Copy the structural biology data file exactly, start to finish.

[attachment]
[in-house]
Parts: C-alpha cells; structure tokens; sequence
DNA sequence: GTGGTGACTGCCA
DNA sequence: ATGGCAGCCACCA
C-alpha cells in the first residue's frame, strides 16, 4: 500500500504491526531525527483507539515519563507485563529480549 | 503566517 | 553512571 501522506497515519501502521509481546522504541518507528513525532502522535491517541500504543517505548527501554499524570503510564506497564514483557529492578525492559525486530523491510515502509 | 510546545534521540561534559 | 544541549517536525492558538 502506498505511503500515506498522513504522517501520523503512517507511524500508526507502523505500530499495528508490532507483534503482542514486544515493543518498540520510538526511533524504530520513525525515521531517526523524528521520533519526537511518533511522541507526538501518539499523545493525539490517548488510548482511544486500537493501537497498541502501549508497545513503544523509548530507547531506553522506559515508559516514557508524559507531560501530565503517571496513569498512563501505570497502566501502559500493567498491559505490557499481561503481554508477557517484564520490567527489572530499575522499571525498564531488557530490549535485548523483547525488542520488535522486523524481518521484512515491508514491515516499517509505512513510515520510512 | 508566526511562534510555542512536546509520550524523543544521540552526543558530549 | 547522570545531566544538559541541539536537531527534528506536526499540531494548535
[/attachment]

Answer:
[in-house]
Parts: C-alpha cells; structure tokens; sequence
DNA sequence: GTGGTGACTGCCA
DNA sequence: ATGGCAGCCACCA
C-alpha cells in the first residue's frame, strides 16, 4: 500500500504491526531525527483507539515519563507485563529480549 | 503566517 | 553512571 501522506497515519501502521509481546522504541518507528513525532502522535491517541500504543517505548527501554499524570503510564506497564514483557529492578525492559525486530523491510515502509 | 510546545534521540561534559 | 544541549517536525492558538 502506498505511503500515506498522513504522517501520523503512517507511524500508526507502523505500530499495528508490532507483534503482542514486544515493543518498540520510538526511533524504530520513525525515521531517526523524528521520533519526537511518533511522541507526538501518539499523545493525539490517548488510548482511544486500537493501537497498541502501549508497545513503544523509548530507547531506553522506559515508559516514557508524559507531560501530565503517571496513569498512563501505570497502566501502559500493567498491559505490557499481561503481554508477557517484564520490567527489572530499575522499571525498564531488557530490549535485548523483547525488542520488535522486523524481518521484512515491508514491515516499517509505512513510515520510512 | 508566526511562534510555542512536546509520550524523543544521540552526543558530549 | 547522570545531566544538559541541539536537531527534528506536526499540531494548535